Lee Adcock

Stephen Malkmus and the Jicks – Wig Out at Jagbags (Matador)

Stephen Malkmus and the Jicks – Wig Out at Jagbags (Matador)
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Hey, Mr. Malkmus. I don’t know if you read these reviews anymore – what with you being a cultural icon and thus guaranteed a decent chunk of moolah – but I’m Lee Adcock. You haven’t heard of me yet, and that’s OK – I’m a new, bumbling writer/critic and I tend to always screw up the facts. Besides, I didn’t know who you were until about a few months ago, so we’re on even ground here.

At any rate, don’t be alarmed. We’re only going to talk about Wig Out At Jagbags, your new album with the Jicks.

Now, I ask you this: are you happy? Are you content to sit where you are right now, as Mr. Pavement? As the man of the band that soundtracked so many sunny, slanted summers in the early 90s?

Because you sound fairly content in this album. Mind, I can’t expect you or any respected musician to always offer radical new sounds or chart new paths. I mean, let’s face it – the maps for rock and roll have all been drawn out, revised, circulated and anthologized. But I’d expect you, of all people, to not lean on the same stagnant pop-hook devices that our Elephant Six bastion here in Athens has mined for 20 years or so. And what’s with all the bright guitar wankery, like in “Planetary Motion”? You’re not fooling me, dude – this is straight-up, smug AOR, like if the blokes of Bachman-Turner Overdrive had actually read Galileo. Where’s the fun and rebellion in that? And “The Janitor Revealed” – really? You draw out this plodding, Tom Petty-esque ballad, and the only mark you can stamp on this mold to make it unique is some punitive flute solo?

And what is up with this? I almost cut you a little slack for “Lariat”, although it’s the tired-out “this is where we came from” material (you do win brownie points for namedropping Tennyson, though). But then I found this and became irked again. Lyric-wise, this is your most approachable song – so why did you bring in this French chick and obfuscate the meaning with French subtitles? Or is there some joke here that I’m not hip enough to understand?

I like “Shibboleth”, though. The bass worms in all dirty and disgusting, and the guitars screech and wobble and jolt across the tempo line like warbling saws and pulsing needles. That’s a keeper. And I hate to admit it – because I know just how tongue-in-cheekly you refer to “punks” on “Rumble At The Rainbo” – but your band’s got the Frisbee, and damn do I love to run after that Frisbee. And then, just when you bid us sit down for the next sleazy number with a cool ska hand, you pull the chair out from under us and run off laughing. I dig delinquents.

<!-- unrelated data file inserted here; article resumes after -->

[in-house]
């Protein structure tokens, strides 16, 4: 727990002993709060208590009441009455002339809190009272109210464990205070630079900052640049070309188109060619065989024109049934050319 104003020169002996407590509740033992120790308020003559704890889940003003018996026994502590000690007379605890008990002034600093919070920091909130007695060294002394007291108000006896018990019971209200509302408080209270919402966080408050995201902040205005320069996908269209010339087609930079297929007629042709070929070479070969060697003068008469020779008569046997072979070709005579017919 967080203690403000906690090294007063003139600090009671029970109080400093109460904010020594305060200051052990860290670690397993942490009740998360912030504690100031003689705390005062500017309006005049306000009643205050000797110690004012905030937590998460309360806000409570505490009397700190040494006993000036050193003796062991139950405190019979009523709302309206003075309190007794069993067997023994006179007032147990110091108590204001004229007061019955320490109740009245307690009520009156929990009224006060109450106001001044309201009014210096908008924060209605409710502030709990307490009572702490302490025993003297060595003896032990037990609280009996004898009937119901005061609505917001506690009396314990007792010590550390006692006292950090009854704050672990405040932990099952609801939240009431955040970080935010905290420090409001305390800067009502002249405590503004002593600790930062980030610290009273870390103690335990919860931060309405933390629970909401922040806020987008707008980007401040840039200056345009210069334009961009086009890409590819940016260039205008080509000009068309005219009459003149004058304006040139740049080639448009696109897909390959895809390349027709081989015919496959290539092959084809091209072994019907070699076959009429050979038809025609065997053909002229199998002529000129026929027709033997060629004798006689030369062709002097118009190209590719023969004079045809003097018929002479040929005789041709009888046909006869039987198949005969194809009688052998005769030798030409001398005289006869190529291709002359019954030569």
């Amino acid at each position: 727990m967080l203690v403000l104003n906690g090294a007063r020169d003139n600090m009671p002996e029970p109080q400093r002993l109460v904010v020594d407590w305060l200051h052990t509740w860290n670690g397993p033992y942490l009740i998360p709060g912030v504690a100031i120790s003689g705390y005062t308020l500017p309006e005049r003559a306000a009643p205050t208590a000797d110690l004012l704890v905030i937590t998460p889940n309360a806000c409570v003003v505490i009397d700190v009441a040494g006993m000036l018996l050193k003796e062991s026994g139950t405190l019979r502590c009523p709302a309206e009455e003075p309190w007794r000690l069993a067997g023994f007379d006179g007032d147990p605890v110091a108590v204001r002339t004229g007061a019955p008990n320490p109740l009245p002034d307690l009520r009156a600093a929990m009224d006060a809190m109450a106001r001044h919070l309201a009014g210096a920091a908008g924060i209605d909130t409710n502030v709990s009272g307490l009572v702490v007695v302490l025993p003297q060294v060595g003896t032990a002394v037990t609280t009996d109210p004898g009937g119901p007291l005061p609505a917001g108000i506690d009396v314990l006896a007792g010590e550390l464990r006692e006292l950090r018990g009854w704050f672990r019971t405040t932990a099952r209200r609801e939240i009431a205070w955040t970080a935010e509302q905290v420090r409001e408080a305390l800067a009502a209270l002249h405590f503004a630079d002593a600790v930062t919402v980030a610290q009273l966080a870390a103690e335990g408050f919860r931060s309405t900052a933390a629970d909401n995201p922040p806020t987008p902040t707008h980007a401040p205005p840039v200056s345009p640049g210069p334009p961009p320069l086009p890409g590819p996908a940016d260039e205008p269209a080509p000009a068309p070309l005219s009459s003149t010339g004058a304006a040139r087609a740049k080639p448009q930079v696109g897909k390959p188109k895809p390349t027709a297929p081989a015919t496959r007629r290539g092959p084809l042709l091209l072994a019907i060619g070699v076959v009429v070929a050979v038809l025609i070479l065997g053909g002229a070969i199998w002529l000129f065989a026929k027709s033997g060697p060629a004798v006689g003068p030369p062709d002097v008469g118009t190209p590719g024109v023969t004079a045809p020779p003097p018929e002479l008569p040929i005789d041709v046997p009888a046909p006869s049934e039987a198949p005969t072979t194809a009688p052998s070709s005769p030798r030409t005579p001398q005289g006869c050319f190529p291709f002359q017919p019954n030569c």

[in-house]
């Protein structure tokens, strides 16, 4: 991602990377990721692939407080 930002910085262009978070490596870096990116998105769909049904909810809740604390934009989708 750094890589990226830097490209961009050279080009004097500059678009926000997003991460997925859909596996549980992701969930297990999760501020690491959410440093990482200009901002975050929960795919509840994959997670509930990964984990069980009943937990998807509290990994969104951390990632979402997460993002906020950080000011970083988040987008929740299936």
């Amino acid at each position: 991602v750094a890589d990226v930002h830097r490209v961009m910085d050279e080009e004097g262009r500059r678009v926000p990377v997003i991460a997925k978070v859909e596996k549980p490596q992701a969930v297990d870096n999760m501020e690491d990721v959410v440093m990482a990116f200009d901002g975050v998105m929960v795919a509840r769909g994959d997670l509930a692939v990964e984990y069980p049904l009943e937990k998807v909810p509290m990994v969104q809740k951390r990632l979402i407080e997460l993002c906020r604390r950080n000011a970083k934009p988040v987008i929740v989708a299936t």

But please don’t try and serenade me with “Independence Street”. And don’t make me search my memory for the song that you’ve completely robbed to create this one. Stop trying to impress us with this squeaky clean production team you’ve compiled for this album. You’re holding yourself back, man. You’re treading the old maps to find the treasures that were looted decades ago. You probably think that Wig Out turned down a slightly different trajectory, ‘cause you’re so clever with the words and aren’t (not to my knowledge) lusting after girls. But that don’t register in my ears, Mr. Malkmus. What I hear is you and your band throwing yourselves at the feet of straight white old rockers.

In a Cloud Boat review for Gold Flake Paint I said that dubstep is the last frontier, and I still stand by that statement. Not that you should pursue dubstep, Mr. Malkmus – although I’d be 10x more enthused about your next project if you did. You don’t even have to go that far – I mean, I agree with what Buzz Osborne said to the AV Club earlier this week about artists with track records: that those with more money need to work harder at their craft, not less.

Look, the last thing our stupefied, earbud-clad youth need is this complacent, convention-hugging lug you call a Wig Out. I mean, honestly, Mr. Malkmus, have you seen the 20 somethings today? I ride university buses at all odd hours of the day, and 80% of the seats are filled by statues with earbuds on. I used to wonder, in the infant days of iPods what other people listened to when they drew out those tiny plugs, but these days everyone sits so fucking still that I can’t be bothered to wonder.

Well, so be it, Mr. Malkmus. If you’re happy with this, then I shouldn’t have bothered. We’ll both wait and see. But I need more than this. I need more “Shibboleth”s and “Rumble at the Rainbo”s, strange playmates I can hold onto, not tourist traps on dusty maps. At any rate, fare thee well, sir.



(Here’s the full album, for those who are still curious.)

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